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Quick couple of questions, I am designing my first PCB and want to have a few boards prototyped with OSH Park.

For a board I will be manually soldering components to, will I need to include a tCream layer or is this for automated soldering only?

And, do hobbyists generally make the surface mount pads a little larger than the components data sheet specifies, to help with soldering? Are there any other tips/tricks a first timer might like to know to make life easier?

And, for milled slots, i.e. two holes for a USB receptacle to mount to the board, do I need to include a note for these or is the data on the 'holes' layer sufficient?

Thanks in advance

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  • \$\begingroup\$ You don't need tcream. The other question will vary house by house, and is a question for OSH Park \$\endgroup\$ – Scott Seidman Jun 21 '15 at 14:11
  • \$\begingroup\$ Even if you don't need it here, you should make sure it is correct, because this will make sure that any component footprints created for this project can be reused without surprises. \$\endgroup\$ – Simon Richter Jun 21 '15 at 18:46
  • \$\begingroup\$ All great answers thanks for everyones help, sorry I can only pick one. Is it generally safe to use a generic package footprint for a component, for example this component being a 8-SOIC package, do you use an 8-SOIC footprint from spark fun or somewhere similar, or would you redesign it or at least double check the data sheet fits the one you have selected? \$\endgroup\$ – JoshNZ Jun 21 '15 at 20:34
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OSH Park have some guidelines which answer your 'cream layer' question.

The answer is no, you only include layers that they will use for manufacture.

I have always found Laen at OSH Park is extremely helpful and supportive, so I recommend you email if you have any concerns.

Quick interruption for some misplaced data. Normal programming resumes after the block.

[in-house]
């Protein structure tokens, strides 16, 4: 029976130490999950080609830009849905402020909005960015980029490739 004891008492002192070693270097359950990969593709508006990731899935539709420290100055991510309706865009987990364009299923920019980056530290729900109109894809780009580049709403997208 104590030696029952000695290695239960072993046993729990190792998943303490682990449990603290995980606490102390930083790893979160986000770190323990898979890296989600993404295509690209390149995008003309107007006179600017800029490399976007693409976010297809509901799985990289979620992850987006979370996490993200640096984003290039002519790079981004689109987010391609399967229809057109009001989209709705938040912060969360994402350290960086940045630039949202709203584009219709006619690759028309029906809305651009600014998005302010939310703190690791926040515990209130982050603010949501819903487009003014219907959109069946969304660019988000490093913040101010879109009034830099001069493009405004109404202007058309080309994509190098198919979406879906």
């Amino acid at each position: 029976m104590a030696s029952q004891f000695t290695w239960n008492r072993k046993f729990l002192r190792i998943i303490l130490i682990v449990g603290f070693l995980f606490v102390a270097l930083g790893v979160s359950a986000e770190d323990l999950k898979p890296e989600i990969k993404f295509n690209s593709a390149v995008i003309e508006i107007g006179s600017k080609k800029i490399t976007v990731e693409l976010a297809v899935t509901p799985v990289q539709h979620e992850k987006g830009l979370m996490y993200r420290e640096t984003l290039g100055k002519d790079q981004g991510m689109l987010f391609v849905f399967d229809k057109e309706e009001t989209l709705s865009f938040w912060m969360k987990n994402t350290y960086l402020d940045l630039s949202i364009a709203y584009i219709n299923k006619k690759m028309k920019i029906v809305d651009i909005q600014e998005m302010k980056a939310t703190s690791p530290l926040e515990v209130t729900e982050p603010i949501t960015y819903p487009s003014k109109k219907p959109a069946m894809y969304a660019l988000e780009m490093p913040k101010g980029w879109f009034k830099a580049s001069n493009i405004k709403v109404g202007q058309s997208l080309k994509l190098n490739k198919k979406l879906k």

As for cutouts, it depends a little on how you are making the slot. I have used overlapping drill holes (not allowed at many PCB manufacturers, but OSH Park did it). Otherwise I have put slots on an outline layer.

OSH Park have extensive help under Support, for example creating slots is explained here.

For any devices which have pads under the package, I do extend them beyond the package boundary. Otherwise it is difficult to solder.

In general I don't make pads larger, but I often use Sparkfun libraries (at least for packages and footprints) which are pretty good.

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The tCream layer contains the top side solder paste data for SMD, normally used to make stencils for printing the paste to the board before assembly. So I do not think that it will be necessary for a few prototype panels.

As for pads, it is recommended to use larger pads when hand-soldering because we need more space for the solder-iron. We was told back in class to add a couple tenth of a millimeter in both direction to the pads (red area below).

enter image description here

At thorugh-hole components, hole galvanization should be considered as follows:
drill_size= d + 0.3 mm where d is pin diameter.
The copper ring diameter around the hole should be drill_size + 0.5 mm.

These were advices from our teachers when I was desiging my first PCB.

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Make the paste layer. Sometimes it's good to order the mask, put paste on the board and solder components with hot air. Also it's good for QFN. For manual soldering you don't need wider pads, you rather have to make wider spacing between the components, so the soldering iron will not touch what it shouldn't.

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tCream layer or is this for automated soldering only? This is the Solder paste layer, which tells you where to apply solder paste. It can (and often is) used for soldering manually too. The paste/cream layer can be used to get a solder paste stencil from OSHStencil (I believe they are related to OSHPark), then use a squeegee to apply paste to the board, then reflow or use a hot air gun to solder.

make the surface mount pads a little larger...

In addition to Bence's answer above, make through hole pads larger as well. This helps greatly in the event some component fails and you need to remove/resolder the component. Having larger pads reduced the possibility of delamination.

milled slots

This is highly manufacturer specific. Some manufacturers do not support slots at all, some require it to be in a specific format. Talk to them.

Are there any other tips/tricks a first timer might like to know to make life easier?

  • Once all your gerbers are ready, print them all out at 1:1 using your desktop printer. Lay out your critical components (SMD ICs, connectors) and make sure the pins all line up. This is an easy way to catch the most common footprint size issues.
  • Use a vernier to actually measure the pin dia for all your through hole components, and check the drill holes dia in the drill file.
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